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How to Create Rich eLearning for Sales Enablement Soft Skills

Successful consultative salespeople rely on interpersonal skills to build trust and long-term relationships with clients. But working with clients as an advisor rather than transactional seller presents a much more dynamic challenge for sales enablement training teams. Historically, soft skills have been hard to define, measure, and train. But that can be especially difficult to teach in a digital-only environment. So, here are a few best practices for your training design, development, and deployment to enable salespeople to learn better and perform.

Measuring Soft Skills

Soft skills may seem less tangible, but sales behaviors are still very concrete.

There isn’t much of a consensus on which soft skills are the most important for success, but the lists of potential skills are extensive. Of course, each skill (e.g., flexibility, active listening, persuasion, empathy, etc.,) may fit a specific. But it can be difficult to determine if one particular set of skills is going to improve employee performance. It’s important to first define the organizational challenge and the relevant behavior-based performance gap, and then work backward from there to define the key soft skills that would help.

That means you may have to reach out to a training consultant or conduct a detailed internal needs analysis to determine where your learners are falling short. But there may not be a simple solution. More likely, the learning strategy will call for custom training activities and assets to target unique challenges. For example, the relevant soft skills may very dramatically if your sales team is having a hard time reaching their quotas around scheduling meetings, compared to improving consultative sales activities like suggesting appropriate content based upon clients’ business challenges. In one case, conversational skills like using imperatives rather than questions may be the solution, where as suggesting appropriate content will be based on both individual and industry research practices – granted, both skills critical to sales enablement.

Structuring your Training

To give an existing instructor-led sales enablement training course a much needed eLearning element, Aslan Training worked with AllenComm to design custom eLearning activities with same dynamic feel as the in-person training. The training strategy followed a three-stage design that begin by growing knowledge but culminated with a capstone scenario that took learners through the full lifecycle of a sales engagement.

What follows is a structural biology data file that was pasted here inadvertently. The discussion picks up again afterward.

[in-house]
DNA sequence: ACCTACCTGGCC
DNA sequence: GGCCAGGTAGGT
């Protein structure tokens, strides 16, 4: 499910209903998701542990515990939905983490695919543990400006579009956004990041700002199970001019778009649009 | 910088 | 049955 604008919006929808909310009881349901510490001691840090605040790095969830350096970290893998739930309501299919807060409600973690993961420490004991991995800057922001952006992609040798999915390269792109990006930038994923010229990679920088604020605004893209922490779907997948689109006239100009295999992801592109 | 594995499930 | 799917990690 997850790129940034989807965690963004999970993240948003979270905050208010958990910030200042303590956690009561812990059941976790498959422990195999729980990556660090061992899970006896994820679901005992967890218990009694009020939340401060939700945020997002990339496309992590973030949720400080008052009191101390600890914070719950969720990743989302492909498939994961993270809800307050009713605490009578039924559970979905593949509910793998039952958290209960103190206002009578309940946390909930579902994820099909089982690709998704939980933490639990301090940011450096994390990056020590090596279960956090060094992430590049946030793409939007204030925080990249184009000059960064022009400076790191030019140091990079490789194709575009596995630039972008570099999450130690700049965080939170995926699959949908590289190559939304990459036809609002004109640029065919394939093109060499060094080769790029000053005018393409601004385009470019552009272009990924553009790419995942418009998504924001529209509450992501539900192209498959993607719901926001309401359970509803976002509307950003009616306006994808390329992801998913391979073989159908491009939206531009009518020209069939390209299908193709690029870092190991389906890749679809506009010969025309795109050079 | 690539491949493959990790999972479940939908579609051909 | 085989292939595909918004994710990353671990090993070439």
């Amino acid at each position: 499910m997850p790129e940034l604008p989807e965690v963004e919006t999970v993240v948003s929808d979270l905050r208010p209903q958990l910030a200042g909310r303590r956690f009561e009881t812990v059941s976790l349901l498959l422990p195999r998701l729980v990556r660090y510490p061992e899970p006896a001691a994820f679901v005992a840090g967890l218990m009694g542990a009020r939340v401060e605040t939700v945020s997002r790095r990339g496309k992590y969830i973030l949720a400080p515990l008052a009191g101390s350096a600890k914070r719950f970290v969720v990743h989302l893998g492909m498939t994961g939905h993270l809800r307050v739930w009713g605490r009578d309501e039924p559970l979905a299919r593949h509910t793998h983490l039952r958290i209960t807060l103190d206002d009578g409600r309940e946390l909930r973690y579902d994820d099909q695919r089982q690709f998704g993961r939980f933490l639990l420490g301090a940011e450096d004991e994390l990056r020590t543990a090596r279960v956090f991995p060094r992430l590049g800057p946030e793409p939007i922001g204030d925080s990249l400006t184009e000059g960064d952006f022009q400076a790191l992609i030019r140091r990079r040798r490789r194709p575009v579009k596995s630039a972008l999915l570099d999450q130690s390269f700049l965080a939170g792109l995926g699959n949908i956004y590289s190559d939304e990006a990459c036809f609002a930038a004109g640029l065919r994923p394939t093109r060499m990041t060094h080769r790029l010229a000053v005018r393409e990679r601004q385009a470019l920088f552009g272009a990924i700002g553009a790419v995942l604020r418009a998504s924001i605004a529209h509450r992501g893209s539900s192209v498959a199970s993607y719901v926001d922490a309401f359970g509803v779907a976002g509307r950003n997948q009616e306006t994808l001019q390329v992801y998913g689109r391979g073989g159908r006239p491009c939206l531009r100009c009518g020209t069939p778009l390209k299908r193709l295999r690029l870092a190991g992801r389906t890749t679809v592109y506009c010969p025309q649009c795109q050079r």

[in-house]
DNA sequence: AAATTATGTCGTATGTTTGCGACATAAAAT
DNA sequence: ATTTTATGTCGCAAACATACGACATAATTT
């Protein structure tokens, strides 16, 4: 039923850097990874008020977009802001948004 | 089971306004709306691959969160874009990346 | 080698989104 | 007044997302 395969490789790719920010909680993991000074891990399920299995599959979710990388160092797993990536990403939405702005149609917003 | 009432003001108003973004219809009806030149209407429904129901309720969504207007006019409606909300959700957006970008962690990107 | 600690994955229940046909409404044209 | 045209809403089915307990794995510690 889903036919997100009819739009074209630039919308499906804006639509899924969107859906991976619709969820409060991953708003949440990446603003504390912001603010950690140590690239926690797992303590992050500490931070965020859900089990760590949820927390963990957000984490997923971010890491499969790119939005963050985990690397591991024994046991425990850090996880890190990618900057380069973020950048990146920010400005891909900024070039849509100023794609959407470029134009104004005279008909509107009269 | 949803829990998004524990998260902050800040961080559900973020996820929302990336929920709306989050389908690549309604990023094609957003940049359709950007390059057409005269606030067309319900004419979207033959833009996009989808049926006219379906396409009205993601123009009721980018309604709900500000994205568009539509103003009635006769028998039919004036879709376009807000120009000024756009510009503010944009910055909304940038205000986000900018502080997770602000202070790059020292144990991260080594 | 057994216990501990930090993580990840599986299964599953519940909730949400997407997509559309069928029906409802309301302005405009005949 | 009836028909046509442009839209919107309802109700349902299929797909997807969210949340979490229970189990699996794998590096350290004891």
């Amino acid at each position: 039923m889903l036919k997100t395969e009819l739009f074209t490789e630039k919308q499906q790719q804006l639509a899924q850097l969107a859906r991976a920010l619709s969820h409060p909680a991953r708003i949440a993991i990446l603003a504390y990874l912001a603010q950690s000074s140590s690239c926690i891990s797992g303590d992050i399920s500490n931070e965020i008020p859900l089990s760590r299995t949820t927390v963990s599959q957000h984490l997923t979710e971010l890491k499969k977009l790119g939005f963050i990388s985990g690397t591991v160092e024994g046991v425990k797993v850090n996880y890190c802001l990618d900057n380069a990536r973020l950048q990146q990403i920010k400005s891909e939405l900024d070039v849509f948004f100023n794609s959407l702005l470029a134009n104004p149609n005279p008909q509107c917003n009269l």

Stage 1 – Engagement

Resistance can be overcome by channeling employee motivations.

Large training initiatives may face resistance from learners, especially if training is mandatory. But, much of that resistance can be overcome by channeling employee motivations and using training strategies that promote engagement. For example, consider starting a custom eLearning module with a question or scenario that targets gaps in your learners’ knowledge. If learners answer incorrectly or struggle with the question, they may begin to understand what their knowledge gaps are, how those gaps might affect performance, and why training will be beneficial.

Stage 2 – Transformation

Transform your learners by providing education, information, and interactive blended learning experiences that provide opportunities to practice developing critical skills. Simply providing information isn’t enough to shape behaviors. But it’s important that learners can practice these individual skills in low-pressure settings using tactics like complex decision-making eLearning scenarios, multiple choice questions, or instructor-led roleplaying that offers immediate feedback for mistakes.

Stage 3 – Application

Finally, in the application stage of the learning experience, learners put their new knowledge and skills to use in a more comprehensive manner. Learners may be required to complete a capstone activity, final test, or navigate a complex scenario to showcase their ability to use the skills they’ve learned in novel situations. But the key here is to make the experience interactive.

Using Interactivity to Enable Application

To provide the most impactful experience for your learners, it’s best to design eLearning activities to be as realistic as possible. Historically, sales enablement training has been dominated by instructor-led training (ILT) modalities. Considering the interpersonal nature of consultative sales, ILT may seem the most fitting model. However, many of the interactive components in ILT can be replicated with simple training technology and careful learning strategy. So, here are a few ways to increase interactivity in your eLearning:

  • Immediate feedback for incorrect responses
  • Branching scenarios with real-time decision making
  • Interactive video to imitate real conversational nuances

On the other hand, some skills, like industry research or account mapping, are more difficult to recreate in a virtual environment. That may require training on specific platforms (e.g., linkedin sales navigator or ZoomInfo). Those individual companies often offer training, but it may not be an exact fit for your learning challenges. In that case, it’s best to create instructional videos that learners can follow along; or in the high-tech end, create a digital sandbox for learners to explore an offline version of the platform.


To really have an impact on your learners with training around soft skills, it’s critical to start with more objective measurement and definition. Soft skills may seem less tangible, but sales behaviors are still very concrete. It’s not too difficult to increase engagement and interactivity with the usual eLearning design tactics. Still, be sure to design training experiences that challenge learners to apply their new knowledge both during and after their training.